In late 2011, the Pentagon’s F-35 Joint Program Office observed the B and C models of the F-35 experiencing “thermal damage” in the rear of the aircraft during supersonic flight, including “bubbling [and] blistering” of the stealth coating on the aircraft’s horizontal tail and tail boom, according to documents exclusively obtained by Defense News.
Both instances occurred while the planes were flying at the edge of their flight envelopes, which according to an Air Force fact sheet, is above 50,000 feet, and when flying at afterburner speeds of between Mach 1.3 and 1.4. The F-35’s maximum speed is between Mach 1.5 and 1.8, or about 1,200 mph, according to Global Security.
Vice Adm. Mat Winter, who leads the F-35 program, told Defense News for a Wednesday article that since testers couldn’t replicate the problem in subsequent tests, no comprehensive fix has been sought, and engineers are getting by with a spray-on coating that provides additional heat protection.
“How often do we expect something like that to occur?” he said. “It's very, very small.”
As a consequence, F-35 pilots are limited to a certain amount of time flying high and fast before their aircraft runs the risk of major damage not just to the stealth coating, but to the antennas on the rear of the aircraft as well.
The documents given to Defense News note that expecting pilots to keep track of how long they’ve flown at a given speed was “not practical/observable in operationally relevant scenarios,” and F-35 pilots criticized the limitations it placed on their ability to perform their missions.
While the F-35’s air superiority cousin, the F-22 Raptor, is capable of supercruise, meaning it can fly above the speed of sound without engaging its afterburners, the F-35 doesn’t have that capability.
“The solution is: ‘Hey, we’ll just limit the afterburner to less than a minute at a time,’” a retired naval aviator told Defense News about the problem. “Which, with what the aircraft is supposed to do and be capable of, that’s a pretty significant limitation.”
“If you want to use it on the first or second day [of a conflict], it has to be stealthy, so you can’t hang a lot of external stores, which means you have to use internal fuel and internal weapons,” the aviator noted. “And that means you have to launch fairly close in, and you’ve got to be close enough to do something to somebody. And that usually means you are in a contested environment.”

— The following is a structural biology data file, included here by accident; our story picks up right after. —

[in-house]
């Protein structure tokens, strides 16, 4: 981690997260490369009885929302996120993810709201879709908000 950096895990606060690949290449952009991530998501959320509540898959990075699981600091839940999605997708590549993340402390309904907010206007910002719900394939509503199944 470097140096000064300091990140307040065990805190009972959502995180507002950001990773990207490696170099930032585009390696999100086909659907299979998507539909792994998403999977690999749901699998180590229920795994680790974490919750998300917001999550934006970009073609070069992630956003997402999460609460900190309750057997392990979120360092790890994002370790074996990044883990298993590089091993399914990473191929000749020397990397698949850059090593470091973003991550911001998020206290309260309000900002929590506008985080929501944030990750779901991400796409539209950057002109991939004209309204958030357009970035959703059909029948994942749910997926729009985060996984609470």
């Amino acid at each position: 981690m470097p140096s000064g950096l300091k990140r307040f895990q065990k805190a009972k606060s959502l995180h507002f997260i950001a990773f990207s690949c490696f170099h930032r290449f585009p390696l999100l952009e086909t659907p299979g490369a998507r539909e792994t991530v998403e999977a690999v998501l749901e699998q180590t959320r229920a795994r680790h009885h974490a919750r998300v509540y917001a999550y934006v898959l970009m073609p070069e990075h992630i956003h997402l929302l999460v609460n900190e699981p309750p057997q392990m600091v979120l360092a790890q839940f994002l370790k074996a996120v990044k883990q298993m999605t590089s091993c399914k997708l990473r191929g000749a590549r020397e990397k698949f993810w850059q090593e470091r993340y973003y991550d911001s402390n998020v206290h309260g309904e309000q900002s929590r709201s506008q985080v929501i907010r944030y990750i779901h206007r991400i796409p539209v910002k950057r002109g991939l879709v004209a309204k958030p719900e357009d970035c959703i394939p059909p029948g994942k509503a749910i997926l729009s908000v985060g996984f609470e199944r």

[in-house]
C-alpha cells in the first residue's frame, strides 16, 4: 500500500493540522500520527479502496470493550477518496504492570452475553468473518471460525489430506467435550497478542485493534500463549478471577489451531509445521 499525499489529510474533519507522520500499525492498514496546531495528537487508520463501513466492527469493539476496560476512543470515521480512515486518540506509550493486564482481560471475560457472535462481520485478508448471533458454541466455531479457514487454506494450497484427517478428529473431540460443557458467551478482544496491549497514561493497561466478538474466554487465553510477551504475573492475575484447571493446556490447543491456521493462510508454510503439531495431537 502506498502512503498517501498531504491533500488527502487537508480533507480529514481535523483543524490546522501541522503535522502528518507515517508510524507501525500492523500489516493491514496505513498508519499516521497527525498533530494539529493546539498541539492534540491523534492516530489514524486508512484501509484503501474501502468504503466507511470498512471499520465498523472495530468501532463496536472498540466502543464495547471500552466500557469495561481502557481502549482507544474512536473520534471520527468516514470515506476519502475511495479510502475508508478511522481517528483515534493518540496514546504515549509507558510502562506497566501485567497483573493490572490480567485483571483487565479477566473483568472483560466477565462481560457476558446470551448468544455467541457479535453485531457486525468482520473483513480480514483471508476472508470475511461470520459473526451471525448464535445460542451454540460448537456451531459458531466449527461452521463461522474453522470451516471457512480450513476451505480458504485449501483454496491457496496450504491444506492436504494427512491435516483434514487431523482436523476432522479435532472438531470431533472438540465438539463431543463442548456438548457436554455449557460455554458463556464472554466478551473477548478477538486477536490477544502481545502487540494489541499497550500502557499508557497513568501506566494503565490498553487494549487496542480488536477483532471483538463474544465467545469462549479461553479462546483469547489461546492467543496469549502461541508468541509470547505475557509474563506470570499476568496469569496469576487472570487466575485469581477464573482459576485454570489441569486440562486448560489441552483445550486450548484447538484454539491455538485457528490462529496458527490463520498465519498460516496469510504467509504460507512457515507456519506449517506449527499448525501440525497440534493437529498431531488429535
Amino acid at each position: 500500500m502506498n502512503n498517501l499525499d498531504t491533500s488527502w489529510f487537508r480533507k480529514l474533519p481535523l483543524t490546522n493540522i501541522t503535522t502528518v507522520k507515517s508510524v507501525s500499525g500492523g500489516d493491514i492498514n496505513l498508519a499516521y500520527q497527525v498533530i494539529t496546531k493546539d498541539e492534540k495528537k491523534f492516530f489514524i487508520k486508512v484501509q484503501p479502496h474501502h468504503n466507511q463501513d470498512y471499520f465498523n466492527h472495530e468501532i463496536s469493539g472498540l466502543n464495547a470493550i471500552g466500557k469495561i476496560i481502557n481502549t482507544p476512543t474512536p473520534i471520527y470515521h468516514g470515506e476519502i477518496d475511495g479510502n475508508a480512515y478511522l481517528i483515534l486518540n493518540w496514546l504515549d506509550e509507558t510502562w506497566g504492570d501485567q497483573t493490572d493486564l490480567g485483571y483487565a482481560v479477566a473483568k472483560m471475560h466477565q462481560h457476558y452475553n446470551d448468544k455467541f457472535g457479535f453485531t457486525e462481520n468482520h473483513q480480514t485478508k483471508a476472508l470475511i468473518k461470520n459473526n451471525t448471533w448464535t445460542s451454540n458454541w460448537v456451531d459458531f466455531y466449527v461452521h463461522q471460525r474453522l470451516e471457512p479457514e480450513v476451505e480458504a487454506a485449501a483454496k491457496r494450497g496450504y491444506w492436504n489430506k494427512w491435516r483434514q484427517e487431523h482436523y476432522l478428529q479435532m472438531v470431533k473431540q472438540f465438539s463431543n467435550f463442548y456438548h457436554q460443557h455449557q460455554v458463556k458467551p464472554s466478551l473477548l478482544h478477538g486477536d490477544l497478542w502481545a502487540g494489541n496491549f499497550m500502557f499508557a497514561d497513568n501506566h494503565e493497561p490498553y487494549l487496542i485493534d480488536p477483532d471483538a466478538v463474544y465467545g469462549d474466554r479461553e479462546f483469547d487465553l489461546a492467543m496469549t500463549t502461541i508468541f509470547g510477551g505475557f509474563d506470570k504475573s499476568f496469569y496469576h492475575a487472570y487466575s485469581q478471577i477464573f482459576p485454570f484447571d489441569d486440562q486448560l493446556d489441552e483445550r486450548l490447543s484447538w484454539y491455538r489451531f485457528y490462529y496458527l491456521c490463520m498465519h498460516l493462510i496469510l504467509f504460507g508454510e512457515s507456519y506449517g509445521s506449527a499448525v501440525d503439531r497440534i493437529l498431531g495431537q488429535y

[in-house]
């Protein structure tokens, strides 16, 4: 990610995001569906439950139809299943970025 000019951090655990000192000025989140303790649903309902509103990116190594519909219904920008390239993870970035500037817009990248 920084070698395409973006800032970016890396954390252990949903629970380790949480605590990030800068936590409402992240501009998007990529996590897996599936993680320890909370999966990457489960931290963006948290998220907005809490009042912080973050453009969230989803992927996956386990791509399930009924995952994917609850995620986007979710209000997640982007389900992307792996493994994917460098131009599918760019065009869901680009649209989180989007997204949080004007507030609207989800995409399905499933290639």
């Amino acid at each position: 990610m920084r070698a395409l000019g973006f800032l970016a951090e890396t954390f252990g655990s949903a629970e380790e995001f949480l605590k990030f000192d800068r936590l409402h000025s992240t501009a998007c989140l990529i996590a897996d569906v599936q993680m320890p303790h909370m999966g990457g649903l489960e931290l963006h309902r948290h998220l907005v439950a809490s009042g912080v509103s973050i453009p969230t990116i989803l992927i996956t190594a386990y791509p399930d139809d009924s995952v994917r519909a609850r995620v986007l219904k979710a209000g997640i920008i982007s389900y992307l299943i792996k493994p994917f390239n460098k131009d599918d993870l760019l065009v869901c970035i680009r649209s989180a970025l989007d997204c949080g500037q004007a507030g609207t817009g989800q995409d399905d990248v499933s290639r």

“So you’re saying that I can’t operate in a contested environment unless you can guarantee that I’m going to be however far away from the thing I’m trying to kill,” the aviator added. “If I had to maneuver to defeat a missile, maneuver to fight another aircraft, the plane could have issues moving. And if I turn around aggressively and get away from these guys and use the afterburner, it starts to melt or have issues.”
Another naval aviator who is still on active duty pointed out to the publication, "It looks scary on its own, but [the F-18 Super Hornet] has afterburner limits. They’re not that restrictive, but they have them. The aircraft has an afterburner, you want it to work.” They noted that with such a low likelihood of occurrence, though, “I’ll probably have 15 other things fail before that.”
The F-35 is, by now, infamous for its perilous design flaws. Between LEDs in pilot helmet displays malfunctioning, tires that wear out too quickly, refueling probes breaking off in mid-flight, the plane's life support system not providing adequate oxygen to pilots during flights and being unable to fly in certain kinds of weather, the stealth aircraft can’t seem to meet the expectations of its buyers - or the promises of its designers.
In one particular design failing, the F-35 was found to be unable to carry missiles specifically designed for it in its internal weapons bay, requiring it to tote them on wing mounts, which seriously hampers its ability to be stealthy, Sputnik reported.
Another aircraft notorious for heat dangers at high speeds was the Soviet Union’s MiG-25 interceptor, NATO reporting name “Foxbat.” While designed to safely and efficiently operate at Mach 2.35, the MiG-25 was capable of blasting its way up to Mach 3.2 and reaching altitudes above 65,000 feet - both of which far exceeded the capabilities of most aircraft at the time.
However, the MiG-25 had a limited amount of time over Mach 2.8 before the surface of the aircraft would overheat, and in one instance over the Israeli-controlled Sinai in 1971, an Egyptian MiG-25 on a reconnaissance mission accelerated to Mach 3.2 to escape Israeli interceptors - and stripped its engines in the process, according to The National Interest. That plane never flew again.